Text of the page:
Aveed

Aveed treats low blood testosterone levels in men who do not produce enough natural testosterone on their own.

Aveed Overview

Reviewed: November 19, 2014
Updated: 

Aveed is a prescription medication used to treat low or no blood testosterone levels in men who do not produce enough natural testosterone on their own.

Aveed belongs to a group of medications called androgens. These work to treat low blood testosterone levels by mimicking the effects of naturally produced testosterone in the body.

This medication is available in an injectable form to be given directly into a muscle by a healthcare professional, typically every 4 weeks for the first two doses, and then every 10 weeks thereafter.

Common side effects of Aveed include acne, injection site pain, and fatigue.

Aveed can also cause dizziness and/or drowsiness. Do not drive or operate heavy machinery until you know how Aveed affects you.

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Aveed Cautionary Labels

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Uses of Aveed

Aveed is a prescription medication used to treat low or no blood testosterone levels in men who do not produce enough natural testosterone on their own due to several different congenital and/or acquired medical conditions.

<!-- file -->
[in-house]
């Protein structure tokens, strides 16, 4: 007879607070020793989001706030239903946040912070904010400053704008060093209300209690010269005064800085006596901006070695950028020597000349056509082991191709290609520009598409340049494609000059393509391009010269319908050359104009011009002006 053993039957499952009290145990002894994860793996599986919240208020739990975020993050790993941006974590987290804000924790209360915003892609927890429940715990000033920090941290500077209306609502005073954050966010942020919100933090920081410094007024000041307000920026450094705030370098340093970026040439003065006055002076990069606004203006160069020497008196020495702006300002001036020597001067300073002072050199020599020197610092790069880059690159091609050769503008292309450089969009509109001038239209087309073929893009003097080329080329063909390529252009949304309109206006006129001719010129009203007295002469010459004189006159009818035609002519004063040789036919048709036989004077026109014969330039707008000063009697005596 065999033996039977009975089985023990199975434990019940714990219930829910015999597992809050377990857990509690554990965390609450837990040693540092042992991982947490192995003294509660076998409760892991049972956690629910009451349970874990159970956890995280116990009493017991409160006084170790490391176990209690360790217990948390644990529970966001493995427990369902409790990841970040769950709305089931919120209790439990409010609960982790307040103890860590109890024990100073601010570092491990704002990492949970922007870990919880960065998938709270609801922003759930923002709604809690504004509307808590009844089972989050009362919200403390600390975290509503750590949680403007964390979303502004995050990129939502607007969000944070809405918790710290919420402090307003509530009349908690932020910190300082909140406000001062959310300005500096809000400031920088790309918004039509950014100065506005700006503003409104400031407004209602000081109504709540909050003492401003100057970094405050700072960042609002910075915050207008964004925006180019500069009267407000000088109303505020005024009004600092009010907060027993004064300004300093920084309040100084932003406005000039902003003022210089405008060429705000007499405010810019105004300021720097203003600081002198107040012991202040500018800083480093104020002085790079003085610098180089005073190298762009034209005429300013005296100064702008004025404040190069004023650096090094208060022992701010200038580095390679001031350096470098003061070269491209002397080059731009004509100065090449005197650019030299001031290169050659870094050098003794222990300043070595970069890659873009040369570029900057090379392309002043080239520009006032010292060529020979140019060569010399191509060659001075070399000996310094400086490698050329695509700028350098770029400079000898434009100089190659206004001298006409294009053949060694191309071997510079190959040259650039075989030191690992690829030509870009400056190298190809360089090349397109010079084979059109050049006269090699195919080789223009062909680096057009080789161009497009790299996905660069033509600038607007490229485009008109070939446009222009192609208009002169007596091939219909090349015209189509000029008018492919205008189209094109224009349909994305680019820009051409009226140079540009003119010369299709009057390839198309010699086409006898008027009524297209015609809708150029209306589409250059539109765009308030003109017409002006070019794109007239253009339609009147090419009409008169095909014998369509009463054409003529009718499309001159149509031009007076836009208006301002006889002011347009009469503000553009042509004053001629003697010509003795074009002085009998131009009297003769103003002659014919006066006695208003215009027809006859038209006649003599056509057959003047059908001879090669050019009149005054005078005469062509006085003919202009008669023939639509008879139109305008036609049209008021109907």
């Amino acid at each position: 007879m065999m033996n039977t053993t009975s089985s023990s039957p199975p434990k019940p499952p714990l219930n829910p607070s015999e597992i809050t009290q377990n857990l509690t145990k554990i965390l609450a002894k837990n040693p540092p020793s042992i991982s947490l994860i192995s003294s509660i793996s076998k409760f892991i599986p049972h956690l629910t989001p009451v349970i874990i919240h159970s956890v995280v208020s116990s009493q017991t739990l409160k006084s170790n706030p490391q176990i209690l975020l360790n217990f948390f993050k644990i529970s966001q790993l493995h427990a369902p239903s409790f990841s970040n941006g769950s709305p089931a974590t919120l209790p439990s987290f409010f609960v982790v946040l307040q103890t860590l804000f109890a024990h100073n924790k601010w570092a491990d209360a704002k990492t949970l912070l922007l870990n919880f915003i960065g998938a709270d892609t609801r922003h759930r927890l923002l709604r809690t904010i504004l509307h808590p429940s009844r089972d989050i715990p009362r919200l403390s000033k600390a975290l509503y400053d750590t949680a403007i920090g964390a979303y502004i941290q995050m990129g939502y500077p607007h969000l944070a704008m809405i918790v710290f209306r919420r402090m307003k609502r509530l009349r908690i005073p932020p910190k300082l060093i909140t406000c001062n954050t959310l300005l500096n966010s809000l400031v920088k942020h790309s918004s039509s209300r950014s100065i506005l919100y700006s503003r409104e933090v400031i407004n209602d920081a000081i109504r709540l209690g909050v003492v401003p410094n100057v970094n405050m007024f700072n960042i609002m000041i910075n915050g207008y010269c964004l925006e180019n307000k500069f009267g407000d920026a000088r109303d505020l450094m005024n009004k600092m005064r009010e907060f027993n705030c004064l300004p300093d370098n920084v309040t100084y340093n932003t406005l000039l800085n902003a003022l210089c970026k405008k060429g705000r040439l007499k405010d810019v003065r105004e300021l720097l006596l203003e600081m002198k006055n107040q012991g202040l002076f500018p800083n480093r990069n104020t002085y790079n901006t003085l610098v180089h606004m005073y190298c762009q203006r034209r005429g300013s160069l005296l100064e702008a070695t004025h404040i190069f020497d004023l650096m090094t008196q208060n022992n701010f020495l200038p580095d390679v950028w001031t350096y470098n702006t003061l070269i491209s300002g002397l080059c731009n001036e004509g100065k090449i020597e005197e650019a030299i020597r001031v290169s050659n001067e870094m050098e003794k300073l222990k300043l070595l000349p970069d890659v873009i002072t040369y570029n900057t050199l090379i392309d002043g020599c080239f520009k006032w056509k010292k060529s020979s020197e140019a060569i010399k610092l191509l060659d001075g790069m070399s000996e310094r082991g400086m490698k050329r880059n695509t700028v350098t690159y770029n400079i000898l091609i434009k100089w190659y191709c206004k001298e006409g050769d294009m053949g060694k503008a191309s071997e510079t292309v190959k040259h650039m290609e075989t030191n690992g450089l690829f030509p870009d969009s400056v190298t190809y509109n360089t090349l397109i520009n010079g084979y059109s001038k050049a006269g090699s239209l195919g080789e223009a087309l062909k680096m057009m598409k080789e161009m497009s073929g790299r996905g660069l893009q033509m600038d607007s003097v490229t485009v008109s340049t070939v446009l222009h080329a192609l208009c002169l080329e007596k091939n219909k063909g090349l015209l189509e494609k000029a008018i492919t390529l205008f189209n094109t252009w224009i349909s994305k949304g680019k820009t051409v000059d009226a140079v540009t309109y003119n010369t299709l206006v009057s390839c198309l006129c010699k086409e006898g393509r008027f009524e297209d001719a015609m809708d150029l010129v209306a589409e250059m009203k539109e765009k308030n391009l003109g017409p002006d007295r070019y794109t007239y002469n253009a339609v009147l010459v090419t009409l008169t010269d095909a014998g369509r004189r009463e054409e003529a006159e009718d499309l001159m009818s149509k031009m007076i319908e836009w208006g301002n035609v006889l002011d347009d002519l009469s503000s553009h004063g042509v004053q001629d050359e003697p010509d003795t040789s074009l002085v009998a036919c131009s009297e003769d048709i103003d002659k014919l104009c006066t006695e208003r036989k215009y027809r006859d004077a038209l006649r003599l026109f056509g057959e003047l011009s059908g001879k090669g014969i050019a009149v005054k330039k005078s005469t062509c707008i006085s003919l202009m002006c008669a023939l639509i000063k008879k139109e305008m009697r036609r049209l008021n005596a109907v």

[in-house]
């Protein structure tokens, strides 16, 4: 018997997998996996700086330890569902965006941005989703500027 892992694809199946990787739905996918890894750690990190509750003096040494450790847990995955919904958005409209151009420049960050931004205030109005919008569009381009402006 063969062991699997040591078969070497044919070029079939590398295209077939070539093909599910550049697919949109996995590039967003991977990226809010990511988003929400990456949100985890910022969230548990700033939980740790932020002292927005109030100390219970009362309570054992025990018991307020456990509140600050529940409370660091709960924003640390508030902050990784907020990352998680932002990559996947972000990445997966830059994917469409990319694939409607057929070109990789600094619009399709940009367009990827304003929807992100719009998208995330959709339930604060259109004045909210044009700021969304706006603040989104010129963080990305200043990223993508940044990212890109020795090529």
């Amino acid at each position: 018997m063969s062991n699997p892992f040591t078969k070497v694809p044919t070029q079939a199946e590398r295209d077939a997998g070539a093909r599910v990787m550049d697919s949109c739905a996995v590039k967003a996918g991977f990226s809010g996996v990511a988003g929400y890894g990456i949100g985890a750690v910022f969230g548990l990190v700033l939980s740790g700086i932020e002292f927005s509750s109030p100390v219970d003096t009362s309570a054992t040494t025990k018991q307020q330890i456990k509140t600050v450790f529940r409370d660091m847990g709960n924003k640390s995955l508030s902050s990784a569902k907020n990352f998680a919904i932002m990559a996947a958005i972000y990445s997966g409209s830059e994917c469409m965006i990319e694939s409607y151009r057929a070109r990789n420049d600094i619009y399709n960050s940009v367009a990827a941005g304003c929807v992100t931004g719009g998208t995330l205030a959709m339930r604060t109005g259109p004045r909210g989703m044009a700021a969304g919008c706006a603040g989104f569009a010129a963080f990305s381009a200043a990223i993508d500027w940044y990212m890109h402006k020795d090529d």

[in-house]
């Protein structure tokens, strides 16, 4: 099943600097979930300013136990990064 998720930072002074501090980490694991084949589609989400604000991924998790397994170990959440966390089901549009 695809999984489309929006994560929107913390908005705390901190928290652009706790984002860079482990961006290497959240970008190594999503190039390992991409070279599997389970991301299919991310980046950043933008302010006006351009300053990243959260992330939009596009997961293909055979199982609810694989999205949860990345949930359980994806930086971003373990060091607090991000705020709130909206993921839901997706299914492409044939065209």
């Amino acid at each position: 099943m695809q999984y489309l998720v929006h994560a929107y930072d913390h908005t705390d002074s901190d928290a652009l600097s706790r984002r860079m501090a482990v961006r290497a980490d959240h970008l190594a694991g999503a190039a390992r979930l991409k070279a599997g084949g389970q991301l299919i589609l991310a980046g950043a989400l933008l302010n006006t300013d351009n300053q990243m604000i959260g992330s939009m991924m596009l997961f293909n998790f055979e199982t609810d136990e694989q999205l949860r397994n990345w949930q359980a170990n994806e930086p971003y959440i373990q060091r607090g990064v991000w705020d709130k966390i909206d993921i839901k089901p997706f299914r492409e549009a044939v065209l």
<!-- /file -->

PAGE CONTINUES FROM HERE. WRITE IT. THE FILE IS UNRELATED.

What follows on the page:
This medication may be prescribed for other uses. Ask your doctor or pharmacist for more information.

Manufacturer

Aveed Drug Class

Aveed is part of the drug class:

Side Effects of Aveed

Serious side effects have been reported with Aveed. See the “Aveed Precautions” section.

Common side effects of Aveed include the following:

  • acne
  • injection site pain
  • fatigue
  • irritability
  • insomnia
  • mood swings
  • aggression
  • injection site redness
  • weight gain

This is not a complete list of Aveed side effects. Ask your doctor or pharmacist for more information.

Tell your doctor if you have any side effect that bothers you or that does not go away.

Call your doctor for medical advice about side effects. You may report side effects to the FDA at 1-800-FDA-1088.